March 4, 2014
In the Book Notes series, authors create and discuss a music playlist that relates in some way to their recently published book.
Previous contributors include Bret Easton Ellis, Kate Christensen, Kevin Brockmeier, George Pelecanos, Dana Spiotta, Amy Bloom, Aimee Bender, Myla Goldberg, Heidi Julavits, Hari Kunzru, and many others.
Nick Lantz's new poetry collection How to Dance as the Roof Caves In paints modern America with wit, wisdom, and satire. In other words, as Albert Godbarth commented on the book, as "If Rilke and The Daily Show had a love child...."
Booklist wrote of the book:
"Lantz's lyrics are by turns blunt and delicate, confrontational and full of lamentation."
Stream a playlist of these songs at Spotify.
The core "How to" poems in How to Dance as the Roof Caves In concern lovers struggling through various disasters. "How to Stage a Community," the long poem at the center of the book, follows a down-and-out couple that lose everything and take a job pretending to live in a foreclosed home to help unscrupulous developers sell properties.
I love listening to music, but I can't listen when I write—the rhythm and phrasing of the song always overpower whatever I'm trying to do in the poem. But I do listen to music when I walk, which is also when I do most of my thinking about the poems I write.
"Calistan," Frank Black, Teenager of the Year
This postapocalyptic song takes place in "the valley of tar that once was L.A." It exemplifies the weird sensibility of Frank Black that I love, and the world he describes in the song is very much how I imagine the world of "How to Stage a Community," the long central poem in my book. Teenager of the Year is one of Frank Black's best albums, full of other great songs like "Superabound," "(I Want to Live On An) Abstract Plane," and "Headache." Seriously, you should be listening to Frank Black right now.
"Through the Roof ‘n' Underground," Gogol Bordello, Multi Kontra Culti Vs. Irony
This is another great dystopian song. Narrowly speaking, it criticizes Western capitalism: "the upperdog [is] leisurely sighing" while the "programmed robots are buying and buying." But it always felt bigger than that to me, more about rolling with life's punches.
"The Book of Love," The Magnetic Fields, 69 Love Songs
This song balances humor, frankness, and tenderness effortlessly—it's mindblowing. Stephin Merritt's dry, unpretentious voice makes a perfect complement to the lyrics. My poems aren't songs, but if they were, I'd want Merritt to sing them.
"I Gave You," Matt Sweeney & Bonnie "Prince" Billy, Superwolf
This song had me at the line "I gave you a house, and you didn't haunt it." It makes me think of how Emily Dickinson said art is a house that tries to be haunted. The guitar and vocals in this song are so spooky. And it's a love song, sort of.
"Don't Let It Bring You Down," Neil Young, After the Goldrush
A great debate rages in the Lantz house over Neil Young: I'm a fan, my wife is not. Young's signature falsetto, which my wife can't stand, is on full display in this song. "Don't let it bring you down," he sings, "It's only castles burning": a good mantra for economic collapse. After the Goldrush was released in 1970, but the album, and this song in particular, still feels prescient, deeply relevant.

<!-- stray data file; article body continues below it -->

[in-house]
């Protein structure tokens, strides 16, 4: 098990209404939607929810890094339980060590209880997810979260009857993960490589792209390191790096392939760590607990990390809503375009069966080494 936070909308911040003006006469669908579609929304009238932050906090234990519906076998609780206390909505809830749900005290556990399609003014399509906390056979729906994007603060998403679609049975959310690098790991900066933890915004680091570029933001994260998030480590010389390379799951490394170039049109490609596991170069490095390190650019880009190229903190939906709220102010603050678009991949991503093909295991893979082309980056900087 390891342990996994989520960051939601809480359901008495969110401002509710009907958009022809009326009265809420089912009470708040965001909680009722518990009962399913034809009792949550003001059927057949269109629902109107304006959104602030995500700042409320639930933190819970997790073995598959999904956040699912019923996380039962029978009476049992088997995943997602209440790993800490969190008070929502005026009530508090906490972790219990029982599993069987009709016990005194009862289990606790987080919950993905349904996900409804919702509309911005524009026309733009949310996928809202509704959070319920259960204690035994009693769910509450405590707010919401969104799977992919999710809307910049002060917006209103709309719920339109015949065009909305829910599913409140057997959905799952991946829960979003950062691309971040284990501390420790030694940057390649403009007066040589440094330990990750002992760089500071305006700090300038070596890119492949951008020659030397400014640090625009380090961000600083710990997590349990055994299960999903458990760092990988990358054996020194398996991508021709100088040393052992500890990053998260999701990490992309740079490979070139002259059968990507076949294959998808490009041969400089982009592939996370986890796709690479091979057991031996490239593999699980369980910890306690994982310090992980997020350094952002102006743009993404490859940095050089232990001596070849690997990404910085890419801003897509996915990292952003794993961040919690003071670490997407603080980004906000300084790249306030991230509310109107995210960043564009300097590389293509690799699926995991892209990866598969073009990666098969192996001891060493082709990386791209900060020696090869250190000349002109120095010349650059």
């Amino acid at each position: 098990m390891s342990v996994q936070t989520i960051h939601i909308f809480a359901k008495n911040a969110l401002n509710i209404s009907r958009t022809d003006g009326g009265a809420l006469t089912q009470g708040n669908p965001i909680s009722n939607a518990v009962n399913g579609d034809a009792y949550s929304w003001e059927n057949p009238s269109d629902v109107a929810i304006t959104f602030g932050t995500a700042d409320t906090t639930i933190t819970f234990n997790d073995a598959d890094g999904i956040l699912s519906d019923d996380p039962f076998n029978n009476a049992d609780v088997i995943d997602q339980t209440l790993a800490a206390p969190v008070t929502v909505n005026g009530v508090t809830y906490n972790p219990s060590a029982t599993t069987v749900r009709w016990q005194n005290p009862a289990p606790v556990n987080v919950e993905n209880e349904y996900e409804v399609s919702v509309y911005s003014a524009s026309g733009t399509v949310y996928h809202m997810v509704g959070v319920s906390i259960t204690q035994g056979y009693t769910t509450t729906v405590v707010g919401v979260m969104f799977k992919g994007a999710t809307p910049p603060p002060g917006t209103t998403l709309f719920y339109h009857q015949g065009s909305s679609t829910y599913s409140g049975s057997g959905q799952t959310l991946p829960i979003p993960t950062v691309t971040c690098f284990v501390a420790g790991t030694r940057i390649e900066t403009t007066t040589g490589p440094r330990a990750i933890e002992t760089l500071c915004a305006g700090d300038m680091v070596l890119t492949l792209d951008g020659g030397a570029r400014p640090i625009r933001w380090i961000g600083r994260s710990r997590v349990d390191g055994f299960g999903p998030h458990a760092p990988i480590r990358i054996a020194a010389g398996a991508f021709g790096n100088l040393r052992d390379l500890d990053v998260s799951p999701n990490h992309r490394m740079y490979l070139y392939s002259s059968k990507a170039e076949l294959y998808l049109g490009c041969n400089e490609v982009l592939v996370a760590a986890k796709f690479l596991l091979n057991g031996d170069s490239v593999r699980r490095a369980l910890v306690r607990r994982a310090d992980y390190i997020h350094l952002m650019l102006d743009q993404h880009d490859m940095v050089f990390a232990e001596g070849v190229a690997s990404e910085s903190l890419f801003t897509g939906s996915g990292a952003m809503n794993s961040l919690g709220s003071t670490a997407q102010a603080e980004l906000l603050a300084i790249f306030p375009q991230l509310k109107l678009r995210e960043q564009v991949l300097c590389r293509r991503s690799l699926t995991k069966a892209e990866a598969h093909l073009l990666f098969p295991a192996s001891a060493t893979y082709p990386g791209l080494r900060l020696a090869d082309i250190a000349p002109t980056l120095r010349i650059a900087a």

"Underneath the Stars," Peter Case, Let Us Now Praise Sleepy John
This song is about the homeless, the down-and-out, with nowhere to go at night in a city. On the page, it's a pretty sad song, but Case sings it so brightly, it's hard not to feel warmed by it.
"I Think It's Going to Rain Today," Peter Gabriel, Scratch My Back
The "broken windows and empty hallways" of this song mirror the tone of many of my poems. This song is actually by that prolific master ironist Randy Newman, though many musicians have covered it: Peter Gabriel's version is my favorite. His voice approaches the words so delicately, as if he's afraid of breaking them.
"The Desperate Kingdom of Love," PJ Harvey, Uh Huh Her
When I was in high school, I wore out a cassette tape of Harvey's Rid of Me. Back in the 90s, her best work was loud and gritty, like "Rub Til It Bleeds" or "To Bring You My Love." Her best songs recently have been much quieter, like the entirety of White Chalk, or "The Desperate Kingdom of Love," which is the sort of melancholic song best appreciated while driving around deserted streets at night or sitting all alone in a dark house while icicles drip from the eaves. When Harvey sings about "the end of this burning world," you believe her.
"Hold On," Tom Waits, Mule Variations
"Oh you build it up and wreck it down. You burn your mansion to the ground." Another terrific song that sets the imagery of ruin against human perseverance. Honestly there are about a million Tom Waits songs I wanted to put on this list, like "Ruby's Arms," "Swordfishtrombone," or "Whistle Down the Wind," to name just a few.
"Rag and Bone," The White Stripes, Icky Thump
This list was getting maybe a bit gloomy, so I wanted to end with something more fun. The lyrics unfold as a conversation between Jack and Meg White as they pick through a yard sale. The song revels in its grungy scrounging, and the chorus explodes in raucous fun.
Nick Lantz and How to Dance as the Roof Caves In links:
also at Largehearted Boy:
100 Online Sources for Free and Legal Music Downloads
Antiheroines (interviews with up and coming female comics artists)
Atomic Books Comics Preview (weekly comics highlights)
Daily Downloads (free and legal daily mp3 downloads)
guest book reviews
Largehearted Word (weekly new book highlights)
Note Books (musicians discuss literature)
Short Cuts (writers pair a song with their short story or essay)
Shorties (daily music, literature, and pop culture links)
Soundtracked (composers and directors discuss their film's soundtracks)
weekly music release lists
Posted by david | permalink